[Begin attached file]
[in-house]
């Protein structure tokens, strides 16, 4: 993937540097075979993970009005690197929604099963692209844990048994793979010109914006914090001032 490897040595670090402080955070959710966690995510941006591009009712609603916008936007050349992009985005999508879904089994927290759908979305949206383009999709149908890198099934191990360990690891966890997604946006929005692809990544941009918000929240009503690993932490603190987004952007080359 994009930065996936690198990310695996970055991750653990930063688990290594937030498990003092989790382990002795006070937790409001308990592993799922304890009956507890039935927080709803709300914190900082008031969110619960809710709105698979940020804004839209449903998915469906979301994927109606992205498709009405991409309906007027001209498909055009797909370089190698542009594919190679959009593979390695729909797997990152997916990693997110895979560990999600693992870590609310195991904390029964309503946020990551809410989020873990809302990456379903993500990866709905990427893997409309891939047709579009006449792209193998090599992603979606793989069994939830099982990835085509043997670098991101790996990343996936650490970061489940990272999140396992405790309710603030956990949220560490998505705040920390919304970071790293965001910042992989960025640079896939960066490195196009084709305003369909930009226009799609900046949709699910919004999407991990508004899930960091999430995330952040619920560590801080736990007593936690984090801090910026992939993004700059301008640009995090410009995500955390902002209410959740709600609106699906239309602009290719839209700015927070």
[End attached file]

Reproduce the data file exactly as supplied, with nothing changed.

[in-house]
């Protein structure tokens, strides 16, 4: 993937540097075979993970009005690197929604099963692209844990048994793979010109914006914090001032 490897040595670090402080955070959710966690995510941006591009009712609603916008936007050349992009985005999508879904089994927290759908979305949206383009999709149908890198099934191990360990690891966890997604946006929005692809990544941009918000929240009503690993932490603190987004952007080359 994009930065996936690198990310695996970055991750653990930063688990290594937030498990003092989790382990002795006070937790409001308990592993799922304890009956507890039935927080709803709300914190900082008031969110619960809710709105698979940020804004839209449903998915469906979301994927109606992205498709009405991409309906007027001209498909055009797909370089190698542009594919190679959009593979390695729909797997990152997916990693997110895979560990999600693992870590609310195991904390029964309503946020990551809410989020873990809302990456379903993500990866709905990427893997409309891939047709579009006449792209193998090599992603979606793989069994939830099982990835085509043997670098991101790996990343996936650490970061489940990272999140396992405790309710603030956990949220560490998505705040920390919304970071790293965001910042992989960025640079896939960066490195196009084709305003369909930009226009799609900046949709699910919004999407991990508004899930960091999430995330952040619920560590801080736990007593936690984090801090910026992939993004700059301008640009995090410009995500955390902002209410959740709600609106699906239309602009290719839209700015927070």